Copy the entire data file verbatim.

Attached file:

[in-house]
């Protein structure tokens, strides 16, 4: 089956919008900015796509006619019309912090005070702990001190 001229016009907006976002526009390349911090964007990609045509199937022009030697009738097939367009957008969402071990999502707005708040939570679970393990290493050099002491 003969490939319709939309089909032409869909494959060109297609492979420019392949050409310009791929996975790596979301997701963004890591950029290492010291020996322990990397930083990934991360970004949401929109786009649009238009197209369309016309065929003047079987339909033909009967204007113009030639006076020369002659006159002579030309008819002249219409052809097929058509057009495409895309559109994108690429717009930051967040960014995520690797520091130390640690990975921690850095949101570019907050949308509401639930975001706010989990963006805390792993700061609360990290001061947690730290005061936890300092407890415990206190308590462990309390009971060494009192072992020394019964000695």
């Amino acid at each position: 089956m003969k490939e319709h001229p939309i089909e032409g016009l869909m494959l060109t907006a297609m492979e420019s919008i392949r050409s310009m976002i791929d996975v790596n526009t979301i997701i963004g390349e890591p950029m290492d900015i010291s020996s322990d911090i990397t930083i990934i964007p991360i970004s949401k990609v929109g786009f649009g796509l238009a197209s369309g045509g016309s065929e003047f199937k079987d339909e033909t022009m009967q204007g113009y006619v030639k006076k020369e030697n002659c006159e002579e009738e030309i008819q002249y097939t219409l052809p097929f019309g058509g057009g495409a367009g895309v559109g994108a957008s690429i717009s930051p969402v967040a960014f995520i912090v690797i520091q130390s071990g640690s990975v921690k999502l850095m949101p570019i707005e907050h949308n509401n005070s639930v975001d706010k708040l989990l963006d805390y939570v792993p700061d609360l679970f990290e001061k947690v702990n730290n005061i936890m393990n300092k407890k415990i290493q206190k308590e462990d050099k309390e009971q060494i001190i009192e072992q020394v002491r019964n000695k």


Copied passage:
[in-house]
């Protein structure tokens, strides 16, 4: 089956919008900015796509006619019309912090005070702990001190 001229016009907006976002526009390349911090964007990609045509199937022009030697009738097939367009957008969402071990999502707005708040939570679970393990290493050099002491 003969490939319709939309089909032409869909494959060109297609492979420019392949050409310009791929996975790596979301997701963004890591950029290492010291020996322990990397930083990934991360970004949401929109786009649009238009197209369309016309065929003047079987339909033909009967204007113009030639006076020369002659006159002579030309008819002249219409052809097929058509057009495409895309559109994108690429717009930051967040960014995520690797520091130390640690990975921690850095949101570019907050949308509401639930975001706010989990963006805390792993700061609360990290001061947690730290005061936890300092407890415990206190308590462990309390009971060494009192072992020394019964000695």
């Amino acid at each position: 089956m003969k490939e319709h001229p939309i089909e032409g016009l869909m494959l060109t907006a297609m492979e420019s919008i392949r050409s310009m976002i791929d996975v790596n526009t979301i997701i963004g390349e890591p950029m290492d900015i010291s020996s322990d911090i990397t930083i990934i964007p991360i970004s949401k990609v929109g786009f649009g796509l238009a197209s369309g045509g016309s065929e003047f199937k079987d339909e033909t022009m009967q204007g113009y006619v030639k006076k020369e030697n002659c006159e002579e009738e030309i008819q002249y097939t219409l052809p097929f019309g058509g057009g495409a367009g895309v559109g994108a957008s690429i717009s930051p969402v967040a960014f995520i912090v690797i520091q130390s071990g640690s990975v921690k999502l850095m949101p570019i707005e907050h949308n509401n005070s639930v975001d706010k708040l989990l963006d805390y939570v792993p700061d609360l679970f990290e001061k947690v702990n730290n005061i936890m393990n300092k407890k415990i290493q206190k308590e462990d050099k309390e009971q060494i001190i009192e072992q020394v002491r019964n000695k």